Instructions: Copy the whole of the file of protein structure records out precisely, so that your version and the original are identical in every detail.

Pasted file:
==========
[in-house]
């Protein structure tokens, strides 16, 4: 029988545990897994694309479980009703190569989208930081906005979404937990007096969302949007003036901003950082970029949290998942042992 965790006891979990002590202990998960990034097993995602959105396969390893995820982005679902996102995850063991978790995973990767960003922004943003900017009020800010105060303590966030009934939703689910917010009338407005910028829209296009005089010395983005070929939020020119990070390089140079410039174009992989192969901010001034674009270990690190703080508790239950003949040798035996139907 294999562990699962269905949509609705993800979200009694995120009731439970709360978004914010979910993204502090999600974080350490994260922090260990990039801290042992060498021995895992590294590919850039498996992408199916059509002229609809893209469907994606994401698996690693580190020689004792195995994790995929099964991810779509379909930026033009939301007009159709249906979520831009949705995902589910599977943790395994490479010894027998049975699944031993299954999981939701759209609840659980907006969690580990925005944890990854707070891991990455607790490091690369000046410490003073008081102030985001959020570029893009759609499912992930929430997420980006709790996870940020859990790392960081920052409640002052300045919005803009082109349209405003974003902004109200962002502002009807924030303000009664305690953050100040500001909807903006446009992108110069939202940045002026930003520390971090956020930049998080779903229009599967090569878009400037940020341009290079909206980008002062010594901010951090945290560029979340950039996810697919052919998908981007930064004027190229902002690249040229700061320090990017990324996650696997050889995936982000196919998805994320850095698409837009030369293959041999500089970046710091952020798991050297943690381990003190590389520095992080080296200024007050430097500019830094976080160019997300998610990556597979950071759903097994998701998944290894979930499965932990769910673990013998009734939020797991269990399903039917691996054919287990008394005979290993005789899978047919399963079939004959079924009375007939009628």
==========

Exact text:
[in-house]
């Protein structure tokens, strides 16, 4: 029988545990897994694309479980009703190569989208930081906005979404937990007096969302949007003036901003950082970029949290998942042992 965790006891979990002590202990998960990034097993995602959105396969390893995820982005679902996102995850063991978790995973990767960003922004943003900017009020800010105060303590966030009934939703689910917010009338407005910028829209296009005089010395983005070929939020020119990070390089140079410039174009992989192969901010001034674009270990690190703080508790239950003949040798035996139907 294999562990699962269905949509609705993800979200009694995120009731439970709360978004914010979910993204502090999600974080350490994260922090260990990039801290042992060498021995895992590294590919850039498996992408199916059509002229609809893209469907994606994401698996690693580190020689004792195995994790995929099964991810779509379909930026033009939301007009159709249906979520831009949705995902589910599977943790395994490479010894027998049975699944031993299954999981939701759209609840659980907006969690580990925005944890990854707070891991990455607790490091690369000046410490003073008081102030985001959020570029893009759609499912992930929430997420980006709790996870940020859990790392960081920052409640002052300045919005803009082109349209405003974003902004109200962002502002009807924030303000009664305690953050100040500001909807903006446009992108110069939202940045002026930003520390971090956020930049998080779903229009599967090569878009400037940020341009290079909206980008002062010594901010951090945290560029979340950039996810697919052919998908981007930064004027190229902002690249040229700061320090990017990324996650696997050889995936982000196919998805994320850095698409837009030369293959041999500089970046710091952020798991050297943690381990003190590389520095992080080296200024007050430097500019830094976080160019997300998610990556597979950071759903097994998701998944290894979930499965932990769910673990013998009734939020797991269990399903039917691996054919287990008394005979290993005789899978047919399963079939004959079924009375007939009628």